Dustin Gee performing an impersonation
|Birth name||Gerald Harrison|
24 June 1942|
|Died||January 3, 1986
Southport, Merseyside, England
|Medium||Television comedian, impressionist|
Born Gerald Harrison in York, after leaving school at 15 and studying at Art College, Gee took a job as an artist, working mainly with stained glass and for a while worked on the stained glass windows at York Minster. He played in a rock band in the evenings. The group were called 'Gerry B and the Hornets' before they altered the name to 'Gerry B and the Rockafellas'. When the group disbanded, Gee became a compere, then later a comedian. In 1975 he met his future comedy partner Les Dennis for the first time.
After 20 years in show business, he got his television break on Who Do You Do?, an ITV showcase for up and coming entertainers and impressionists, where they impersonated a host of stars, including Robert Mitchum and Mick Jagger.
From April 1980, Gee was a cast member on Russ Abbot's Madhouse programme. By this time he was a huge cabaret star in the UK, selling out theatres and nightclubs by word of mouth alone. This was the show that included his most famous impression, as Coronation Street's Vera Duckworth in two-handers with Mavis Riley (played by Les Dennis).
In 1982, Gee appeared on ITV's talent show, Success, alongside a sixteen-year-old Lisa Stansfield making her TV debut.
His take on John Cleese as eccentric hotel owner Basil Fawlty was acclaimed by Cleese himself as the "best he'd seen". Billy Connolly told his partner Les Dennis that he always wanted to meet Gee and regretted that he never did so.
When he perfected his imitation of Larry Grayson (comedy star of the 1970s/1980s), he was to be joined by him on stage and a friendship grew, so good was the 'impression'.
He formed a partnership with Les Dennis and they were given their own show on BBC 1 called "The Laughter Show". The first episode was shown on 7 April 1984.
Illness and death
In May 1985 Dustin fell ill whilst on stage on the opening night of a summer season at the North Pier in Blackpool. He carried on and was taken to hospital afterwards where a slight heart attack was diagnosed. Gee was also told he had cardiomyopathy and that he should take it easy. He took a month off, and returned on his birthday, to complete the run until the end of September, thus ignoring doctors who told him to take six months off. That autumn Gee and Dennis recorded the third series of their Laughter Show, which was shown on BBC 1 after Gee's death.
From 20 December 1985, Gee and Dennis were in pantomime in Southport, Merseyside. On New Year's night 1986, Gee had a severe heart attack. They were playing the Ugly sisters in Cinderella, a role they had played in Pantomime two years before in Bradford, when they both appeared with Russ Abbot. At the end of a scene, Gee suddenly clutched his left arm when they reached their dressing room and said "I think I am dying". He collapsed shortly after. Basil Soper, the show's company manager, revived him. Roger Edwards (his PA) accompanied him to Southport General Hospital.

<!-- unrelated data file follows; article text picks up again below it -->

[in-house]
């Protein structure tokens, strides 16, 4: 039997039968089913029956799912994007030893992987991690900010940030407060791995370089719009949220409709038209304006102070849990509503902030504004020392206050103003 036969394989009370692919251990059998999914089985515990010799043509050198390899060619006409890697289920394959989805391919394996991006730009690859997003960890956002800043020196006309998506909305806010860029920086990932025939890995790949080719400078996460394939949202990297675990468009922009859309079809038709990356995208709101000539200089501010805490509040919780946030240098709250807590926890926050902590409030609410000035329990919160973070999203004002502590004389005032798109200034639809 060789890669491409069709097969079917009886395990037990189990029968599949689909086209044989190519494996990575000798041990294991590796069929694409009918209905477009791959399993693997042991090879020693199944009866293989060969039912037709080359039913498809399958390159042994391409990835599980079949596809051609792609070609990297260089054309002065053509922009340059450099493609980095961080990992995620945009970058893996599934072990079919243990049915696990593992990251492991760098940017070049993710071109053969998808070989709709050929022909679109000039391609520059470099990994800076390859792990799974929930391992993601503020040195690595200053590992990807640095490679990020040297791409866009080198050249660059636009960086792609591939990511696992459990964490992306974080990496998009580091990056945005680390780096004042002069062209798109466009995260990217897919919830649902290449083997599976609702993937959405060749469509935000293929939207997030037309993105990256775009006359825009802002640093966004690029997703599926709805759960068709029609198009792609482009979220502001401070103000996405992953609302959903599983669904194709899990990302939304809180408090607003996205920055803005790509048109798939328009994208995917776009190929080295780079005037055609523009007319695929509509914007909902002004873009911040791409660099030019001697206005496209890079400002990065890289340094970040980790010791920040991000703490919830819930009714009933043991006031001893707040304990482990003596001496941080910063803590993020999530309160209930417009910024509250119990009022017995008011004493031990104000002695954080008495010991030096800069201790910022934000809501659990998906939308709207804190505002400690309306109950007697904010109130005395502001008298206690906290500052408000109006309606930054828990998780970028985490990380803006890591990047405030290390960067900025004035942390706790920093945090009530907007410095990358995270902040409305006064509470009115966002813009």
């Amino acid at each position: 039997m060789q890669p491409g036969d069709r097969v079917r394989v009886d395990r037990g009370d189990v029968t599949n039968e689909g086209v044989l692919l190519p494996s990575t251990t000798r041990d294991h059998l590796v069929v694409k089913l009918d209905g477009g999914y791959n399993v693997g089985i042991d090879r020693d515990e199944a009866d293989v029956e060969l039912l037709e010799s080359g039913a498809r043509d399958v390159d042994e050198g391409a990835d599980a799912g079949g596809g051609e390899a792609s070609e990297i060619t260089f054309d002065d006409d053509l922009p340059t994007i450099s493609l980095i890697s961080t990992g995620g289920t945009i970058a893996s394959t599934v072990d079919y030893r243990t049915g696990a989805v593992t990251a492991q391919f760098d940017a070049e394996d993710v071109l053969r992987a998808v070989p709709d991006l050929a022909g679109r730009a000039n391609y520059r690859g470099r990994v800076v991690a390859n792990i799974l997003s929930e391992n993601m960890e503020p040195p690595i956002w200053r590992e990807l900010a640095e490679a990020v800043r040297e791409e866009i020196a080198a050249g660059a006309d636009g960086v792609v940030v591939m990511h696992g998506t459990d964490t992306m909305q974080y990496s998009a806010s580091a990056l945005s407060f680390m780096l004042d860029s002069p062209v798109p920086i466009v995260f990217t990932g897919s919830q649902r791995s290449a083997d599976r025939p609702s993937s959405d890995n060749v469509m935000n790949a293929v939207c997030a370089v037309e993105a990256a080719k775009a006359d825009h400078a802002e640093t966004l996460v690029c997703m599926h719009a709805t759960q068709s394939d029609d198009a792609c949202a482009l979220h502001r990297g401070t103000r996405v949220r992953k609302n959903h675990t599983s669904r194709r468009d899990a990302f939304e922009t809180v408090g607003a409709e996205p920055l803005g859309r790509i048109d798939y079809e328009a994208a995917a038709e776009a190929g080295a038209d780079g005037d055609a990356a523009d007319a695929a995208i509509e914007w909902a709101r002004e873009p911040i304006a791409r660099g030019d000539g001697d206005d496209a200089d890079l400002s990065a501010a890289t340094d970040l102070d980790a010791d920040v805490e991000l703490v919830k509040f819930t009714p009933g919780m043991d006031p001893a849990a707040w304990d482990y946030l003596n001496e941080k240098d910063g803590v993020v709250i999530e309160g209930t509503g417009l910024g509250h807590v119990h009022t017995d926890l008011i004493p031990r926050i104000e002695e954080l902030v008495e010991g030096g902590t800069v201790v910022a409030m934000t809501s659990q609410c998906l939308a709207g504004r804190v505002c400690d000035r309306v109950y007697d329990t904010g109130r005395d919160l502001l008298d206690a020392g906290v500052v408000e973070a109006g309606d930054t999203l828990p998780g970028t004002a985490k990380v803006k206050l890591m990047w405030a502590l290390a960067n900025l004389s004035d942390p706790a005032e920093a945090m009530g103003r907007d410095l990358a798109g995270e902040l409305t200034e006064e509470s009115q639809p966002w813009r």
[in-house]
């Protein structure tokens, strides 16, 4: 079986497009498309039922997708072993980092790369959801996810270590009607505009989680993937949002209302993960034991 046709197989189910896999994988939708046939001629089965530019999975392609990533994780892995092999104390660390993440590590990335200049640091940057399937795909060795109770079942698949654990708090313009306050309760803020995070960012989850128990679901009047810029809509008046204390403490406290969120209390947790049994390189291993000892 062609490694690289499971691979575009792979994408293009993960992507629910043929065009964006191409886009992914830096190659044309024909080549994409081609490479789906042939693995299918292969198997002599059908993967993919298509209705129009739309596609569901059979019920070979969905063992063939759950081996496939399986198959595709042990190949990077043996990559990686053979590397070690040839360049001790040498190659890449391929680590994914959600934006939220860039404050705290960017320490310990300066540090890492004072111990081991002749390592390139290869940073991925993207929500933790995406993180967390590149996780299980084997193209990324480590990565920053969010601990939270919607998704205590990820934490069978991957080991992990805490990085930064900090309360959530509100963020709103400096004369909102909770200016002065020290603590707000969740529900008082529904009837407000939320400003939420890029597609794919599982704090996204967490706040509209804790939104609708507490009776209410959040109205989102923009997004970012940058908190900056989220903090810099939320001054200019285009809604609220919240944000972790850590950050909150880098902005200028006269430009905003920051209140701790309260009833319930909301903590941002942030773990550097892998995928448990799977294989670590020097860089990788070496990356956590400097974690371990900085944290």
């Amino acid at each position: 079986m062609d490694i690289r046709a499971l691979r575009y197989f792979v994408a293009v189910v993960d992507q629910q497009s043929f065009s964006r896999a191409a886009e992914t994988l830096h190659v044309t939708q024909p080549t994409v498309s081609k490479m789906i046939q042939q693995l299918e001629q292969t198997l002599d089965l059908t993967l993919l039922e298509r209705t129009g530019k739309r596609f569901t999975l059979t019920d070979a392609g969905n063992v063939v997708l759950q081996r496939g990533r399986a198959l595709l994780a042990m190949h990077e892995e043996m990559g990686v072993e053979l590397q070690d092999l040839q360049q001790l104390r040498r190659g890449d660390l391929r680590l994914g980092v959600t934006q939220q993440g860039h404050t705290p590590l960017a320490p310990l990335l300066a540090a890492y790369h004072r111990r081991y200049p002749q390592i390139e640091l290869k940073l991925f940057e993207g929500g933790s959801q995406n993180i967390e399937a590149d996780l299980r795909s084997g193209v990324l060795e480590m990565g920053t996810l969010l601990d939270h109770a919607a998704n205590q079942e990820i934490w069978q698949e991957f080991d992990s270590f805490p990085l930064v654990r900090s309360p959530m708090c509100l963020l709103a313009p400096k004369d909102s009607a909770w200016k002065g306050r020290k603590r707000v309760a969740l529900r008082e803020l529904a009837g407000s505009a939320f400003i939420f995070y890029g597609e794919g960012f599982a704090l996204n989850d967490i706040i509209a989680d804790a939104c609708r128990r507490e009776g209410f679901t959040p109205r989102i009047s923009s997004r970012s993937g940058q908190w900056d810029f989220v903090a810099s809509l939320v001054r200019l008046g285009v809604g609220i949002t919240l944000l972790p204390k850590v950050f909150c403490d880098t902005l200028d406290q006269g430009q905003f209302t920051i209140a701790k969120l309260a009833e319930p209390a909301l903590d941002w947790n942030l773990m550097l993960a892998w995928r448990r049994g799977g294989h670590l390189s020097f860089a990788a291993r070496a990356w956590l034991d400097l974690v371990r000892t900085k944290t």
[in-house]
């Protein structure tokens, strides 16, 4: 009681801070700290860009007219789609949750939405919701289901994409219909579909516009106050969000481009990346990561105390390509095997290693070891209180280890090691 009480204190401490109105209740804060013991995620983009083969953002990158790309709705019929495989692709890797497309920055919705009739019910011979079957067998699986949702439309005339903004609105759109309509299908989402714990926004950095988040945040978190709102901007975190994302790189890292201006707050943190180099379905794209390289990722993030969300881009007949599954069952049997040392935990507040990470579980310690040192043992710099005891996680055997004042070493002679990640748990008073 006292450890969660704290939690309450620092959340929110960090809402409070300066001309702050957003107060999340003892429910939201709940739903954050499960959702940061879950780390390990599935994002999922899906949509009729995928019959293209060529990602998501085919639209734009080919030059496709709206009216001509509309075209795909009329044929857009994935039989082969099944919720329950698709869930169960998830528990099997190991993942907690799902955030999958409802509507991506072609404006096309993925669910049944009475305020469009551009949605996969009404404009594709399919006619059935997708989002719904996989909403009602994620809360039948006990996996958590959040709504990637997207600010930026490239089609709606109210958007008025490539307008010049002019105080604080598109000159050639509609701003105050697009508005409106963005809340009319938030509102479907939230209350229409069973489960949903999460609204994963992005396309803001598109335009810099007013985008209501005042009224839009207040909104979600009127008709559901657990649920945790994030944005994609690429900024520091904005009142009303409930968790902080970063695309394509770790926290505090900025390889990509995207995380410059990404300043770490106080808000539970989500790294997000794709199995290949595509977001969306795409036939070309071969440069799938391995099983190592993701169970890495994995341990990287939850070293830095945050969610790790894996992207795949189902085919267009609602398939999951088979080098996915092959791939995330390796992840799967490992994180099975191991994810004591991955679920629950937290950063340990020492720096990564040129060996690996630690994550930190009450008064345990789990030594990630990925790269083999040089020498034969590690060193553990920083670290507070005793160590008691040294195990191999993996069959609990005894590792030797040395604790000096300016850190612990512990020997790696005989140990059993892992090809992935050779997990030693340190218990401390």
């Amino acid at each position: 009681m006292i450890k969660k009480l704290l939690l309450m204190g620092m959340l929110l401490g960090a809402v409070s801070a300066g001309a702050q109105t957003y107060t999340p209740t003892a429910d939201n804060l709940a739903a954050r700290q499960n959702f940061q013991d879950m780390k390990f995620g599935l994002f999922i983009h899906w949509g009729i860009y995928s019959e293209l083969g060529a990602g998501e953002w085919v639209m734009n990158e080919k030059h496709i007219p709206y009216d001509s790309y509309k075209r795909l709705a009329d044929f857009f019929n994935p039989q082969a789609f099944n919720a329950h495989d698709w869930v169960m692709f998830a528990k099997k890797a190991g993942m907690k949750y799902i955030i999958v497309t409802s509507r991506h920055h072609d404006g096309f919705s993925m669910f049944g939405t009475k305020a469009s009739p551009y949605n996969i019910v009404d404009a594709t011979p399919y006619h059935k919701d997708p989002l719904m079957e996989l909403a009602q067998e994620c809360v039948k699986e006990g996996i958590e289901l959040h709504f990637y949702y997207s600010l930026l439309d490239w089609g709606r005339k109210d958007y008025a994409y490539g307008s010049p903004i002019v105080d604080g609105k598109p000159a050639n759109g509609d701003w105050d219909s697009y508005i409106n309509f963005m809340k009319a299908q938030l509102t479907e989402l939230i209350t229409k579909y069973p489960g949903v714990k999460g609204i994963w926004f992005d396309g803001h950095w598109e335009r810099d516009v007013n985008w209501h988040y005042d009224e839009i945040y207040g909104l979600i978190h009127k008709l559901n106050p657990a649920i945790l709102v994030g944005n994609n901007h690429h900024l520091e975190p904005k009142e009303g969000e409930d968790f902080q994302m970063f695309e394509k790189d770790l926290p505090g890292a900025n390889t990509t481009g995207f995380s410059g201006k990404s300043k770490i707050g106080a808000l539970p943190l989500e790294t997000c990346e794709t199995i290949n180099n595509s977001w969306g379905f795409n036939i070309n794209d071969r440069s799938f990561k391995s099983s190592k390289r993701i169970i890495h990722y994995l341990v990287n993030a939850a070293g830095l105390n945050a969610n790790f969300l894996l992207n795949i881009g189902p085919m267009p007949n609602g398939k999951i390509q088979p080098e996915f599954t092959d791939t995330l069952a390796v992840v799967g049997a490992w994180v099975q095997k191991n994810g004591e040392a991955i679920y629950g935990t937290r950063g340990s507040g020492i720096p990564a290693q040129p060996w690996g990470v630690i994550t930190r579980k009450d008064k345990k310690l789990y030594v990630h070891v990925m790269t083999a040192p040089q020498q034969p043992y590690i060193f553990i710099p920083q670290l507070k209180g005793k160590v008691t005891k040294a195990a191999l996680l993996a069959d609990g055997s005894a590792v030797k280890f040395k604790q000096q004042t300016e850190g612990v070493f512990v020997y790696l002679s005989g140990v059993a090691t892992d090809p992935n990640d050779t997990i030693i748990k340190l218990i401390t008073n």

On 2 January, Dennis and Edwards were by his bedside. Gee was unconscious but they both urged him to keep fighting and he raised a finger.
Gee woke up suddenly at 8 am on 3 January. Despite fears by doctors that he could have suffered brain damage, he sat up, asked for a cup of tea and for ice cream, and according to the family members with him, was "quite chatty". He thanked them for coming, said that they must see him in pantomime when he recovered and asked where his watch was. He was sat up for a while and it appeared as if he was going to survive and recover. However, later that morning he lost consciousness again and died at 12:45 p.m.
Russ Abbot said that he was devastated at the news, and called Gee a "Great trouper and entertainer."
Dustin's funeral was held on 9 January at St Oswald's Church, at Fulford, York. Three hundred people attended. Famous names there were Elizabeth Dawn, Thelma Barlow, Dana, John Hamp, The Krankies, John Birt and Les Dennis. Floral tributes and wreaths were sent by Danny La Rue, Jimmy Tarbuck, Sarah Greene, Mike Smith, Des O'Connor, Tom O'Connor, Les Dawson, Bill Cotton, Larry Grayson, Ernie Wise, Lord Delfont, Russ Abbot and Jeffrey Holland. He was later cremated at a private ceremony.
- The Times Obituary, January 6, 1986
- Les Dennis (2008). Must The Show Go On?. Orion. ISBN 978-0-7528-9096-8.